Tensions in the region have already been running high. Two days before the assassination of Jaabari, Israeli tanks fired on Syrian artillery positions after stray mortars launched by Syrian forces targeting rebel-held areas crossed the border into the Israeli-occupied Golan Heights. Syria's brutal repression of the Arab Spring rebellion that began in that country 20 months ago grinds on, and it's possible that the regime of Syrian President Bashar al-Assad, which is straining to maintain its grip on power, may seek to widen the scope of the conflict as a way to neutralize the resistance.

In Jordan, furious protests broke out against government-imposed increases in fuel prices on November 13, marking the most militant challenge to Jordan's monarchy since the beginning of the Arab Spring in early 2011. Half of Jordan's population of 6 million has Palestinian roots, which could drive anger even higher.

According to the New York Times:

The demonstrations were the most aggressive in this politically fragile and strategically critical ally of the United States in the past two years, particularly outside the capital, where many protesters shouted slogans against King Abdullah II that previously would only have been whispered. Teachers went on strike, and other unions announced a two-hour work stoppage for Sunday. The crowds included first-time protesters and tribal members who have been the king's political base.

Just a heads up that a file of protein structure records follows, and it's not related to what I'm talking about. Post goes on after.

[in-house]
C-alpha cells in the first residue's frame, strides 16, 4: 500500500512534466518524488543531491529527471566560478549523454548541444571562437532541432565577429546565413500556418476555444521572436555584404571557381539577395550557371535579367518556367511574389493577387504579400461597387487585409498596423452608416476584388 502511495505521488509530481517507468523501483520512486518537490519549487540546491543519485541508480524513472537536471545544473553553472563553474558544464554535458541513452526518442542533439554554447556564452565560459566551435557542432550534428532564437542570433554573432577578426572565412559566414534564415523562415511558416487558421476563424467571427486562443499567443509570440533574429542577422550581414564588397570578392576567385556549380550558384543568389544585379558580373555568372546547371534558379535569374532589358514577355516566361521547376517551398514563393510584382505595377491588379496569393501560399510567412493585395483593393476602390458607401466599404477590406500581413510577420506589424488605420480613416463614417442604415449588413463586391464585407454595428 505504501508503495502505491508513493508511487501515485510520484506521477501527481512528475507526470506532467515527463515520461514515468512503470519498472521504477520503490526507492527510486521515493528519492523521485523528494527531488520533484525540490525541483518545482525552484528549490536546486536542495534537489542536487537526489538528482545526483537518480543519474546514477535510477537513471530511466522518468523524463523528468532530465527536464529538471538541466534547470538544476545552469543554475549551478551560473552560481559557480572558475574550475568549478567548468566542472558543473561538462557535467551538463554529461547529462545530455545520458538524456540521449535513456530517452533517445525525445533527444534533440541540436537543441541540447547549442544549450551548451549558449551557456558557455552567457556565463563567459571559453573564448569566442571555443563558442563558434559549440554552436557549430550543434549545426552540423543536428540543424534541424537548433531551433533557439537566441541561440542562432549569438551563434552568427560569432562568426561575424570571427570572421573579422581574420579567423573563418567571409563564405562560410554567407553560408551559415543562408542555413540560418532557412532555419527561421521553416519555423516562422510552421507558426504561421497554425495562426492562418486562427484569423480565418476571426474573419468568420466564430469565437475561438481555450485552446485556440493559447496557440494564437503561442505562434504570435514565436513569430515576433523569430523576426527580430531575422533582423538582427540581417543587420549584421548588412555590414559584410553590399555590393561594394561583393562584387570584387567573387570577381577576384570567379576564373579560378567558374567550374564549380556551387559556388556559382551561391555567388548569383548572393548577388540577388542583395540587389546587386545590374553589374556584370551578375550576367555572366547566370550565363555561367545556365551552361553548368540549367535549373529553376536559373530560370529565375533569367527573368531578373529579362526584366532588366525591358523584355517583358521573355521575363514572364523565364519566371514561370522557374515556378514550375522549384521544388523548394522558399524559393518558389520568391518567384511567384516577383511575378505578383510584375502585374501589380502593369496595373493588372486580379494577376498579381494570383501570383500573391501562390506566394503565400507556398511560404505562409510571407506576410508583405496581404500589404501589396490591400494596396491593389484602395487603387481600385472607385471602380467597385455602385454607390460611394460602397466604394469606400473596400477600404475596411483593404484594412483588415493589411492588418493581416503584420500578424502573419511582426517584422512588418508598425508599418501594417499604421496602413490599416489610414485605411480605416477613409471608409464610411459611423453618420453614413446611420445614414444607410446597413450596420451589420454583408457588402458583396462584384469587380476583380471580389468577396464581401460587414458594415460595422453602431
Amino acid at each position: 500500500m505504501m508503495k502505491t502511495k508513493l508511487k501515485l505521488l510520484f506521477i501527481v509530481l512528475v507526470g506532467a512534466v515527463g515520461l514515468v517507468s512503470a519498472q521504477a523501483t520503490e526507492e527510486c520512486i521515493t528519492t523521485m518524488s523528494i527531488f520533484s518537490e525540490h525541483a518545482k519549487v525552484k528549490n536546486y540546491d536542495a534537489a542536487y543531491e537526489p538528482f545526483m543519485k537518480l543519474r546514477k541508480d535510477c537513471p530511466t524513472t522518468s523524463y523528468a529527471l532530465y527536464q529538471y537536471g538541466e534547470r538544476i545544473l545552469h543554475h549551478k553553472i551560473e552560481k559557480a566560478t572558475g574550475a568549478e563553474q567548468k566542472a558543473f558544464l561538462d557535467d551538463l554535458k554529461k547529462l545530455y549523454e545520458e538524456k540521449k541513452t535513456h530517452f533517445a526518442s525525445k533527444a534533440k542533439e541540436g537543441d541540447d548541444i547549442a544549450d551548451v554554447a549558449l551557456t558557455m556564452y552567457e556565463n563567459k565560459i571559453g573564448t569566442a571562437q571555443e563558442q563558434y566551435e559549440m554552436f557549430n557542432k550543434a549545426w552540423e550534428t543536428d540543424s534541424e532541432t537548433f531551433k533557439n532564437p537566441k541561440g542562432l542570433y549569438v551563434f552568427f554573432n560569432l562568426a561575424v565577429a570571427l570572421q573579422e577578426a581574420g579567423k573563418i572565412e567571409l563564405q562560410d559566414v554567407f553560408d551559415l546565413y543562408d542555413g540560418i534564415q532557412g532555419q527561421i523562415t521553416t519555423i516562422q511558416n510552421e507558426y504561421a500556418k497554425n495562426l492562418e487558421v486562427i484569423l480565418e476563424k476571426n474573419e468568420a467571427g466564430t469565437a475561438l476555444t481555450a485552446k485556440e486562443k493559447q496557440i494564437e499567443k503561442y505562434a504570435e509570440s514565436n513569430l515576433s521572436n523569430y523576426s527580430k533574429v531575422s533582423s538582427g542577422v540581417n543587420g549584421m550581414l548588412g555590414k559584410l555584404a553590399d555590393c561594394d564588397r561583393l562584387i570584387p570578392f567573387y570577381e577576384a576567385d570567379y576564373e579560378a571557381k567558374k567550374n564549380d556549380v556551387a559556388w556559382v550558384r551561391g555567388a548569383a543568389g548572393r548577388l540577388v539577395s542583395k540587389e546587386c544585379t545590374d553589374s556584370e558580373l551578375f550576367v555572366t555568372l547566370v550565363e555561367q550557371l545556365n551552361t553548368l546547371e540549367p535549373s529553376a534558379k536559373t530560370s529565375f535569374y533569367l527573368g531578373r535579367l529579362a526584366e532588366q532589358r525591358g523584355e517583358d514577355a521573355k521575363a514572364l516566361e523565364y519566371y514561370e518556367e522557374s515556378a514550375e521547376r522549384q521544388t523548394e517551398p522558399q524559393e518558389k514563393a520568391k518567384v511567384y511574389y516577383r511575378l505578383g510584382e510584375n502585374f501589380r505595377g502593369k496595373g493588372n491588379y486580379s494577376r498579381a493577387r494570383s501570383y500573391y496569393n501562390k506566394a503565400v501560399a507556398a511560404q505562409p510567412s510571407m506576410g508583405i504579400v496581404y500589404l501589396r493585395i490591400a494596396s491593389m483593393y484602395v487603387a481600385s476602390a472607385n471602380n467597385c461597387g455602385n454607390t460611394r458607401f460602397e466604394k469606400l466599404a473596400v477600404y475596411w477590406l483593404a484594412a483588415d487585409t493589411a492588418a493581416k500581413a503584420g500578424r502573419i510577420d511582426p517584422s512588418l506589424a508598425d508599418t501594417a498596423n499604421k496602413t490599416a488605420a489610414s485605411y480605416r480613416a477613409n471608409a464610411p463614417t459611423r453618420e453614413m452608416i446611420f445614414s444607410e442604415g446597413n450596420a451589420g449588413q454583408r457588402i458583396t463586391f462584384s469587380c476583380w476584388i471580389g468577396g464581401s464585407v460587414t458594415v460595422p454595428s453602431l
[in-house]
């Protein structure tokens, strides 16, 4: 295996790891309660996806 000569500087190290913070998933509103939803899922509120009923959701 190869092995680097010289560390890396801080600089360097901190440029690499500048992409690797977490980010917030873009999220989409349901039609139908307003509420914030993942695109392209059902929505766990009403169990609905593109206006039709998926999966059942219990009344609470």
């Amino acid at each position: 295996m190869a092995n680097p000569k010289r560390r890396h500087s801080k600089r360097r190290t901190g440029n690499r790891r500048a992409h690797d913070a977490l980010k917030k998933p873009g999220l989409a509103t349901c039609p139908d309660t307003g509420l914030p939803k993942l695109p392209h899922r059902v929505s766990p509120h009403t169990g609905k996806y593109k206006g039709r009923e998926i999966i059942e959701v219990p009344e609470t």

"This is the beginning of the Jordanian Spring: November 13," declared Hassan Barari, a political science professor at the University of Jordan, where students blocked a main road near campus. "Because this is no longer a political thing; this is the lives of the people. If you go around to the tribes--this is the backbone of the king--they can't afford anything. It can't be worse."